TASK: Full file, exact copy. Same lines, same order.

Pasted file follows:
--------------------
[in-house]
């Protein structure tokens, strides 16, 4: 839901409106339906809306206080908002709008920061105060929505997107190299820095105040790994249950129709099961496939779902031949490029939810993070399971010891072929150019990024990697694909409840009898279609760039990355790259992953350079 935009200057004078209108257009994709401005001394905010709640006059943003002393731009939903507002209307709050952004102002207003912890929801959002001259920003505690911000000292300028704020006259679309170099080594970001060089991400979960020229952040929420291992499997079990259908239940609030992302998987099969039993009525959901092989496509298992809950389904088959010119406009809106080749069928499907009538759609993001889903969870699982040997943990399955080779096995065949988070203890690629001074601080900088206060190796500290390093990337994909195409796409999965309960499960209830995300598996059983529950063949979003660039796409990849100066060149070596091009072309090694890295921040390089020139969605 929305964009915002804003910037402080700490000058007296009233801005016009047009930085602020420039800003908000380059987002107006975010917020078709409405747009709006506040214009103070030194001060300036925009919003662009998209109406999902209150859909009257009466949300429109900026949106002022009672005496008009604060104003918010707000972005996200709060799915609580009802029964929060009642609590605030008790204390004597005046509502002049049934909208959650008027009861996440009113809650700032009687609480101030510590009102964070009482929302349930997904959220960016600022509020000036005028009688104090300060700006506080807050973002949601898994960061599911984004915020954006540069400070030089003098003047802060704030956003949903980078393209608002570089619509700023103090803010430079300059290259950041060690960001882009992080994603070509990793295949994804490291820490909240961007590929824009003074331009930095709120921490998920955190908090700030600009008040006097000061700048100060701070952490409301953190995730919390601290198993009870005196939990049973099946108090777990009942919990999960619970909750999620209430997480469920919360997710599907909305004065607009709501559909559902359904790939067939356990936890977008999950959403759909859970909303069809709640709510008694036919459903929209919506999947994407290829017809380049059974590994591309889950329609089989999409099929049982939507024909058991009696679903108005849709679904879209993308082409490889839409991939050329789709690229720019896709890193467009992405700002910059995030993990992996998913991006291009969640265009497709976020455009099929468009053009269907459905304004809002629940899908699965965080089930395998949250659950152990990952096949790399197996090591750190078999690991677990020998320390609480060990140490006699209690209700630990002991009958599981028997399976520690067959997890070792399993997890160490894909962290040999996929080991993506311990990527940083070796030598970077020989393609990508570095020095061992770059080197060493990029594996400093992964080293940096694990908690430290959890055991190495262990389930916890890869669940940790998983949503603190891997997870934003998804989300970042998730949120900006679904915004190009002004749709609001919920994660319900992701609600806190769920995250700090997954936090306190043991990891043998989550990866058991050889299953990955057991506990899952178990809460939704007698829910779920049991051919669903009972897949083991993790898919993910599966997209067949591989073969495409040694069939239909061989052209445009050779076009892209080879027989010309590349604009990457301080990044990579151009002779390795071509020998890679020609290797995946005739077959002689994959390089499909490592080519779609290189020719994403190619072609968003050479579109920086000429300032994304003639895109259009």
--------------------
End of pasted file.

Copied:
[in-house]
């Protein structure tokens, strides 16, 4: 839901409106339906809306206080908002709008920061105060929505997107190299820095105040790994249950129709099961496939779902031949490029939810993070399971010891072929150019990024990697694909409840009898279609760039990355790259992953350079 935009200057004078209108257009994709401005001394905010709640006059943003002393731009939903507002209307709050952004102002207003912890929801959002001259920003505690911000000292300028704020006259679309170099080594970001060089991400979960020229952040929420291992499997079990259908239940609030992302998987099969039993009525959901092989496509298992809950389904088959010119406009809106080749069928499907009538759609993001889903969870699982040997943990399955080779096995065949988070203890690629001074601080900088206060190796500290390093990337994909195409796409999965309960499960209830995300598996059983529950063949979003660039796409990849100066060149070596091009072309090694890295921040390089020139969605 929305964009915002804003910037402080700490000058007296009233801005016009047009930085602020420039800003908000380059987002107006975010917020078709409405747009709006506040214009103070030194001060300036925009919003662009998209109406999902209150859909009257009466949300429109900026949106002022009672005496008009604060104003918010707000972005996200709060799915609580009802029964929060009642609590605030008790204390004597005046509502002049049934909208959650008027009861996440009113809650700032009687609480101030510590009102964070009482929302349930997904959220960016600022509020000036005028009688104090300060700006506080807050973002949601898994960061599911984004915020954006540069400070030089003098003047802060704030956003949903980078393209608002570089619509700023103090803010430079300059290259950041060690960001882009992080994603070509990793295949994804490291820490909240961007590929824009003074331009930095709120921490998920955190908090700030600009008040006097000061700048100060701070952490409301953190995730919390601290198993009870005196939990049973099946108090777990009942919990999960619970909750999620209430997480469920919360997710599907909305004065607009709501559909559902359904790939067939356990936890977008999950959403759909859970909303069809709640709510008694036919459903929209919506999947994407290829017809380049059974590994591309889950329609089989999409099929049982939507024909058991009696679903108005849709679904879209993308082409490889839409991939050329789709690229720019896709890193467009992405700002910059995030993990992996998913991006291009969640265009497709976020455009099929468009053009269907459905304004809002629940899908699965965080089930395998949250659950152990990952096949790399197996090591750190078999690991677990020998320390609480060990140490006699209690209700630990002991009958599981028997399976520690067959997890070792399993997890160490894909962290040999996929080991993506311990990527940083070796030598970077020989393609990508570095020095061992770059080197060493990029594996400093992964080293940096694990908690430290959890055991190495262990389930916890890869669940940790998983949503603190891997997870934003998804989300970042998730949120900006679904915004190009002004749709609001919920994660319900992701609600806190769920995250700090997954936090306190043991990891043998989550990866058991050889299953990955057991506990899952178990809460939704007698829910779920049991051919669903009972897949083991993790898919993910599966997209067949591989073969495409040694069939239909061989052209445009050779076009892209080879027989010309590349604009990457301080990044990579151009002779390795071509020998890679020609290797995946005739077959002689994959390089499909490592080519779609290189020719994403190619072609968003050479579109920086000429300032994304003639895109259009």